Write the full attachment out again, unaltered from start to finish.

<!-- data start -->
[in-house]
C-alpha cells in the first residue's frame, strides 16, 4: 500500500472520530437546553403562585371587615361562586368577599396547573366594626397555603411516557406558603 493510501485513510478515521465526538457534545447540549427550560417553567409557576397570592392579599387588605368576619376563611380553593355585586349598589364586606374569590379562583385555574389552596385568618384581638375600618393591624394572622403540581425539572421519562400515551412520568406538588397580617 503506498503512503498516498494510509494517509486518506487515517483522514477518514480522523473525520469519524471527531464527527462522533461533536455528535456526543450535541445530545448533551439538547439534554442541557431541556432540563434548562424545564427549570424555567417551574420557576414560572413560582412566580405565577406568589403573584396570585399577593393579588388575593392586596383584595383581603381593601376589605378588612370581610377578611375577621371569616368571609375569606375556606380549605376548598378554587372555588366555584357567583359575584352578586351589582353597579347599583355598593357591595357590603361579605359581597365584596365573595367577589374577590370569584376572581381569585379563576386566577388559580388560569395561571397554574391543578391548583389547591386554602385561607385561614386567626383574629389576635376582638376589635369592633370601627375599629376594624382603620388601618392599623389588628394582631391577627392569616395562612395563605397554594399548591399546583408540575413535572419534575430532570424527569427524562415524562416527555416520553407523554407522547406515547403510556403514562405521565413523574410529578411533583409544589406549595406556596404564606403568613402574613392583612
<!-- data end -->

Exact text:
[in-house]
C-alpha cells in the first residue's frame, strides 16, 4: 500500500472520530437546553403562585371587615361562586368577599396547573366594626397555603411516557406558603 493510501485513510478515521465526538457534545447540549427550560417553567409557576397570592392579599387588605368576619376563611380553593355585586349598589364586606374569590379562583385555574389552596385568618384581638375600618393591624394572622403540581425539572421519562400515551412520568406538588397580617 503506498503512503498516498494510509494517509486518506487515517483522514477518514480522523473525520469519524471527531464527527462522533461533536455528535456526543450535541445530545448533551439538547439534554442541557431541556432540563434548562424545564427549570424555567417551574420557576414560572413560582412566580405565577406568589403573584396570585399577593393579588388575593392586596383584595383581603381593601376589605378588612370581610377578611375577621371569616368571609375569606375556606380549605376548598378554587372555588366555584357567583359575584352578586351589582353597579347599583355598593357591595357590603361579605359581597365584596365573595367577589374577590370569584376572581381569585379563576386566577388559580388560569395561571397554574391543578391548583389547591386554602385561607385561614386567626383574629389576635376582638376589635369592633370601627375599629376594624382603620388601618392599623389588628394582631391577627392569616395562612395563605397554594399548591399546583408540575413535572419534575430532570424527569427524562415524562416527555416520553407523554407522547406515547403510556403514562405521565413523574410529578411533583409544589406549595406556596404564606403568613402574613392583612